Bobby Czyz Interview: From Triumph to Tragedy and Ultimate Serenity
By John J. Raspanti (May 25, 2010) Doghouse Boxing  
No boxing fan with a memory has forgotten The Matinee Idol, Bobby Czyz. He burst on the fight scene in 1980 and proceeded to win his first twenty fights. He was immediate ESPN superstar, an extremely likeable kid who talked well and the girls loved.  Bobby was a full out rock star at barely twenty years old…but…there were whispers about his ability.
He’s white, bright and polite but could he fight?
Bobby would answer his critics in a career that spanned eighteen years. He fought the most talented fighters of his era, taking on names like Sims, Hamsho, Kacar Edwards, Williams, Hill and the Canadian bomber Donny Lalonde. Though limited by size he moved up and won two titles, the IBF light heavyweight championship in 1986 and the cruiserweight title with a hard fought split decision over Robert Daniels. Bobby was the underdog in both of these fights, but with talent, desire and heart he overcame whatever obstacles his opponents threw at him.
Bobby’s life has been a rollercoaster ride of ups and downs and personal tragedy. Recently I spoke with him about that life and some of the biggest fights of his career including the controversy that still surrounds his rumble with Evander Holyfield.
Oh and yes, without a question…Bobby proved he could fight.
John J. Raspanti: You were injured in a terrible automobile accident in 2007, how are you dong these days?
Bobby Czyz: 
On Friday, April 13th 2007 I was in a horrible car accident that put me in the hospital for 7 weeks, 4 of those weeks in an induced coma. The doctors originally gave me 3-5 days to live because of how badly burned my lungs were. After an emergency surgery (I somehow pulled the feeding tube out while in the coma) & a multitude of things going wrong, I am doing much better these days. Four weeks in an induced coma, collapsed lungs, a tracheotomy put in, pneumonia & developing Mersa was not pleasant but, I AM A FIGHTER TO THE CORE! Although the hospital stay has put me in debt for more than 1.5 million dollars, I will get back on top before the end of this year. I started broadcasting again & got involved in the commodities business which should get me back on top, very soon.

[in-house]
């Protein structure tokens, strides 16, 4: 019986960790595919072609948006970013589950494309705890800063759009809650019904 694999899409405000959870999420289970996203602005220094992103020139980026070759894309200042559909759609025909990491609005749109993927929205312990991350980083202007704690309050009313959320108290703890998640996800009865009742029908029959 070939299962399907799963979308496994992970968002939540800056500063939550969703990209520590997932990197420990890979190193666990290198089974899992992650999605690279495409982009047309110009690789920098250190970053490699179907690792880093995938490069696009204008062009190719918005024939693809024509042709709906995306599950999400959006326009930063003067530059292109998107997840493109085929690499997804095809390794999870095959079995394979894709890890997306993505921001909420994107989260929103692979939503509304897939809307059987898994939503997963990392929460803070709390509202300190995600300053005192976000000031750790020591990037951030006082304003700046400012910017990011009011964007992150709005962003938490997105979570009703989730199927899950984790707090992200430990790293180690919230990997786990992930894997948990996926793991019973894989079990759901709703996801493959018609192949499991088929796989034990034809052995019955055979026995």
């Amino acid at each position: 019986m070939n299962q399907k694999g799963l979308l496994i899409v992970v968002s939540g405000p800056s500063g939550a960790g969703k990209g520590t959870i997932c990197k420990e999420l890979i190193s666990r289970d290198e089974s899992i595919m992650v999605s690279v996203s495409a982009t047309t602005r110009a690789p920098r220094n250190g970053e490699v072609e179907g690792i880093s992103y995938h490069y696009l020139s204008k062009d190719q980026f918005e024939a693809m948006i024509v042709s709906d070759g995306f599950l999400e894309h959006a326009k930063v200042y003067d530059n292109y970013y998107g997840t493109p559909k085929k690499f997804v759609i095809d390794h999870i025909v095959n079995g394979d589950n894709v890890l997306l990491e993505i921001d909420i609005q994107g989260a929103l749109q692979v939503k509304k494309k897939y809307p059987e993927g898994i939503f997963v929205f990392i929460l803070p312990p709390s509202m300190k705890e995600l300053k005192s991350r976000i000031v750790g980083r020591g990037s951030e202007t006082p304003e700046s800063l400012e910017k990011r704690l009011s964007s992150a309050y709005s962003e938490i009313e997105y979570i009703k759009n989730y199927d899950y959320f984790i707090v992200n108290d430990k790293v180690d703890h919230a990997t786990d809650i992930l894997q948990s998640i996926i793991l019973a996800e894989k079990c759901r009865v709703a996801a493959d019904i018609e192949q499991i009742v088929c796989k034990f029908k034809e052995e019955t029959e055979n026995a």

JR:  So the future looks bright?
My future looks as bright as I decide to make it. When I first stepped into the boxing gym in 1972, at the age of 10, there was this poem on the wall that I read everyday: VICTORIES WHICH ARE QUICK & EASY, MUCH LIKE THE MORNING MIST, WILL VANISH JUST AS QUICKLY. BUT, THOSE BORN OF TEARS, HARD WORK & STRUGGLE ARE APT TO LAST A PERSON'S FULL LIFE! This is a big part of my Credo, I work for the things that I want & will do so once more as life goes on. I have an incredible support system of friends & family & together life will yield great things for me in the future.
JR: Let’s go back to the beginning of your career; your first fight was on April 24th, 1980. What do you remember about that fight?
It was a Thursday night & I was still in high school. Dozens of my friends, schoolmates & family were at the fight. The adrenaline was rushing through my body like a river in a raging storm. I wanted to be impressive but, also professional & let the people close to me as well the rest of the boxing fans know, THAT I WAS THE REAL THING! The fight only lasted 1 minute & 40 seconds. I was a very good finisher & as soon as I hurt my opponent, the fight was quickly stopped. An all new high in my young life, as I had my hands raised in victory on national television. ESPN, the cable network, was broadcasting fights back then, every Thursday night. This gave boxing fans a chance to grow with the fighters & follow their careers from the very start & watch them mature or fade away.

JR: You beat Danny Long, Teddy Mann and former junior middleweight champion Oscar Albarado in quick order. Your popularity was growing; they were calling you “The Matinee Idol”. Was it hard to stay grounded?